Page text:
the problem, however, is that protestants have viewed God in such colloquial terms that we've developed this tendancy to quickly shun any notion of 'formally' approaching God. we can 'talk to God' any time we want, whether it's in bed or on the toilet. i think we'd do much better to approach our prayer life as more discipline than desire. of course, that's if we even begin to approach is at all (in the communal setting, that is). prayer has become such a personal, individual issue that we never teach it anymore. at least, i wasn't taught prayer as a discipline.

if we don't set aside a space in our life that is devoid of noise, then our prayer life will always carry noise as a fundamental quality. that's why i've lately been very keen on the idea of creating something akin to a prayer closet within our home. this would be a closed off space where we could go to cast off the crap of the world and focus of God. of course, this really isn't possible right now in our current living situation, but i'm hoping it will be at our next place of residence. if we were to start incorporating something like this as a systematic means of following Christ, then i think it'd have profound impacts on the quality of our daily spiritual lives and our posture towards God. of course, such space wouldn't be the sole place of communing with God. it would, however, serve as a large force of encouragement in our lives; a foundation, of sorts.

i think there's a great need for individuals to have physical spaces that are intended solely for solitary communion with the divine. if we were to approach this issue more systematically, then we might find it much easier to turn down the noise in the rest of our life.

g13 said...


i couldn't agree with you more. the fact that spiritual boundaries have been broken in Christ does not mean that we do not need sacred space(s) in our own lives which are dedicated to communion with God.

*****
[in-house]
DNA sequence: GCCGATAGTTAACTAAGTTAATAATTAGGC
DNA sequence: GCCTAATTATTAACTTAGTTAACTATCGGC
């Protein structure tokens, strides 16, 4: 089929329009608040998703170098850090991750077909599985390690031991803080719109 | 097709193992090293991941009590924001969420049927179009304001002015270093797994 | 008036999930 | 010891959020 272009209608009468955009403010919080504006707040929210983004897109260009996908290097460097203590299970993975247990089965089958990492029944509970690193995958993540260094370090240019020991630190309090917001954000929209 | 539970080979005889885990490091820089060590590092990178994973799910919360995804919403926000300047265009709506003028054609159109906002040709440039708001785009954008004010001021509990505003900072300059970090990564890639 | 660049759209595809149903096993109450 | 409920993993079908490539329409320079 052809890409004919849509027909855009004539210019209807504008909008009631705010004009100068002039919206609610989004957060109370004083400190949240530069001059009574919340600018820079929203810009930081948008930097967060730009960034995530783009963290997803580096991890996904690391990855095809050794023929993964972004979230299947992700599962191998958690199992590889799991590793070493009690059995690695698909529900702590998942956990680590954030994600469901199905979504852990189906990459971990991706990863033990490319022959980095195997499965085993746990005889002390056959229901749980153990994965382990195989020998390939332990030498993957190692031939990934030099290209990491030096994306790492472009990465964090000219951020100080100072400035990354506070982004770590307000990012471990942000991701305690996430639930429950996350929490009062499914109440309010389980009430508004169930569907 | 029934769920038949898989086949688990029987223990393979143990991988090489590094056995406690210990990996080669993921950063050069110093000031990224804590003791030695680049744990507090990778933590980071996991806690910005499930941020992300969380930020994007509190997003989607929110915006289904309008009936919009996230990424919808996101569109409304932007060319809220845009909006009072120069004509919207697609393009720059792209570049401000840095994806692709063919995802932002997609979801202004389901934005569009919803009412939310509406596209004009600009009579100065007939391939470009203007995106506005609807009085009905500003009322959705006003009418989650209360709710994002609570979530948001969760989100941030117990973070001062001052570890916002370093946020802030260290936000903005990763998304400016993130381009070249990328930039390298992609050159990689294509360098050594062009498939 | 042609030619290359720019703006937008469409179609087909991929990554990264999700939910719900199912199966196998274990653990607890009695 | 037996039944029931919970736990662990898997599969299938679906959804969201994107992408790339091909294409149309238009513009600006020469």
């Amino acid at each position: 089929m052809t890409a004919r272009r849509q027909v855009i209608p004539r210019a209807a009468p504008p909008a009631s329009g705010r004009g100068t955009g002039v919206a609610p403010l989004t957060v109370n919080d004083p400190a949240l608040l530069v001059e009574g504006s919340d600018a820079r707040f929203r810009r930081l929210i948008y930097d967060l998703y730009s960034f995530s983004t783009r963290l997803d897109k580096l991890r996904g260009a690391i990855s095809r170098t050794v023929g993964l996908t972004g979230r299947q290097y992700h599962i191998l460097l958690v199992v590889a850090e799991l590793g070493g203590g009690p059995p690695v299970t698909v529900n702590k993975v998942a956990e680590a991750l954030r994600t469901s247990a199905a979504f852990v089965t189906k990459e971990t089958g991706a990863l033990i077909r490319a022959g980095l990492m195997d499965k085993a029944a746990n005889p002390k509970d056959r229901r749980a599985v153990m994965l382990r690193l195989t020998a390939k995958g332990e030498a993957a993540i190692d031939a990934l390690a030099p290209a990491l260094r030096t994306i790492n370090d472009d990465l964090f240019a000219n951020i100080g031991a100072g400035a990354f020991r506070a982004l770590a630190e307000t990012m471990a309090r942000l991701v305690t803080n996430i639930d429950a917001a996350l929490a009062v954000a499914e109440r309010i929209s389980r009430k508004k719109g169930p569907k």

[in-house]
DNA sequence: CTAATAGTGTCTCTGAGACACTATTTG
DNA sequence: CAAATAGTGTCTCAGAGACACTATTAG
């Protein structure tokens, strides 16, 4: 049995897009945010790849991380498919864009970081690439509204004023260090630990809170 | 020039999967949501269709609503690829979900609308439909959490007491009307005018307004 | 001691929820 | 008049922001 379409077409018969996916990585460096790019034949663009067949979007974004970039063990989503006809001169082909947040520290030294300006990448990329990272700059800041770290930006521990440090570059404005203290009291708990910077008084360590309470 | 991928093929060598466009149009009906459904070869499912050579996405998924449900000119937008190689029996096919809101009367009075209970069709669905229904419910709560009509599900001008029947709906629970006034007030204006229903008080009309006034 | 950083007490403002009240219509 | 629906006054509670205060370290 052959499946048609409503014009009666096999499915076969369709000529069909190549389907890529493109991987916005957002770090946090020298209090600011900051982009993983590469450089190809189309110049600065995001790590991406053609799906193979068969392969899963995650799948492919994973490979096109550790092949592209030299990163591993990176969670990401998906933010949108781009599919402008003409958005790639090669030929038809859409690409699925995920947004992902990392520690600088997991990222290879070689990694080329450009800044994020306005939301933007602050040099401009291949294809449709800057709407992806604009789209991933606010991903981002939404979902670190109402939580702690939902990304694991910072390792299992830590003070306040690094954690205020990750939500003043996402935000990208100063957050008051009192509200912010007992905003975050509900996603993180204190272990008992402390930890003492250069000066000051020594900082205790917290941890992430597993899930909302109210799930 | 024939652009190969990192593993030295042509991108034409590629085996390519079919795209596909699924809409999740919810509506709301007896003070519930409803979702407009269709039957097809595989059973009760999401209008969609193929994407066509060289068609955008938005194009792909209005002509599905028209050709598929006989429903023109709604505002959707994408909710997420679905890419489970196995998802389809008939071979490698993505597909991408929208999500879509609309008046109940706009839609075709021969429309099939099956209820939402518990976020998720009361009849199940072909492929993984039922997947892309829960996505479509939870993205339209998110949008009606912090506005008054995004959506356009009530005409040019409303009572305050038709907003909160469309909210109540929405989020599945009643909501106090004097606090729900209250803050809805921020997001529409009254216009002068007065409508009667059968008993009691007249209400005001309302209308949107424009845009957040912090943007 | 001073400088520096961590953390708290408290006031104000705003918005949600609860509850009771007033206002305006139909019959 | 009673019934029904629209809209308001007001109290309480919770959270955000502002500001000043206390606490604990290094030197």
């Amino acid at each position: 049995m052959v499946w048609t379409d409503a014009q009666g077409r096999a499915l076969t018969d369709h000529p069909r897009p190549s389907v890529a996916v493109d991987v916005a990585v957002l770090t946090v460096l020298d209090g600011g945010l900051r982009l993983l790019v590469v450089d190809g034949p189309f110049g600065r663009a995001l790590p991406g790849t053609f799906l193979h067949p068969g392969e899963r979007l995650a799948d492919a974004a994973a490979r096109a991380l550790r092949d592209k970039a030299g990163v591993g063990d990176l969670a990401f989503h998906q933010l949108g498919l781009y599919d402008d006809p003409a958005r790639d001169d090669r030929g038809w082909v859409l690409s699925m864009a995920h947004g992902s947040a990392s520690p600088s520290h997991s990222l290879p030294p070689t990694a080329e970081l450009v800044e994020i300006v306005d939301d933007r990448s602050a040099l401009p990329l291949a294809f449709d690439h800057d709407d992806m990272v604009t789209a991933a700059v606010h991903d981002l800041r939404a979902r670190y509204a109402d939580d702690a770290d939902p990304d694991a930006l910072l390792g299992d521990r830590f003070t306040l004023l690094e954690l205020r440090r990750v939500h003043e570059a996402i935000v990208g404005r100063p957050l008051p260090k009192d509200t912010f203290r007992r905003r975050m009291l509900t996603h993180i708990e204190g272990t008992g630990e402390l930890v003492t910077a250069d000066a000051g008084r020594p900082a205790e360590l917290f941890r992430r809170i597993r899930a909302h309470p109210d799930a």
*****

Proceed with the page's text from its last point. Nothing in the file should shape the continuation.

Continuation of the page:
i have several such spaces in my life and i guard them rather fiercely. i think it is beneficial for everyone to have a space (be it a special chair, closet or corner furnished with an altar, the base of a pin oak in a secluded wood, etc.), rhythm (running, walking, genuflecting, etc.) and path (be it liturgical or physical) that draw their minds to the goodness, beauty and truth of God.

thank you for this much needed clarification.

kidpositive said...

although we both agree about the need for such space, what are your thoughts about the need for teaching that we need such space? in other words, we can keep talking of these things, but at what point do we realize that these things are important enough to be taught in our churches?

mikey said...

I like the idea of our "personal but never indiviudal" lives, but what exactly does that mean?

g13 said...


i think that it means that we are personal beings with unique configurations of aptitudes, abilities and ambitions. however, our distinct personalities and unique configurations do not detract from, but rather deepen, our interdependence relationships with one another and our communities as well as our participation in the divine. at least that's what i think.

craig, i'm not sure how we can teach it. lemme think about that one for a while and get back to ya.

Before Girl said...

I can say as a Wiccan, a personal, sacred space is pretty much a fundamental thing. A place to leave "the worldly crap behind" as someone mentioned, a place to pray, commune, settle myself mentally and emotionally, to take a breath out of time and focus on now.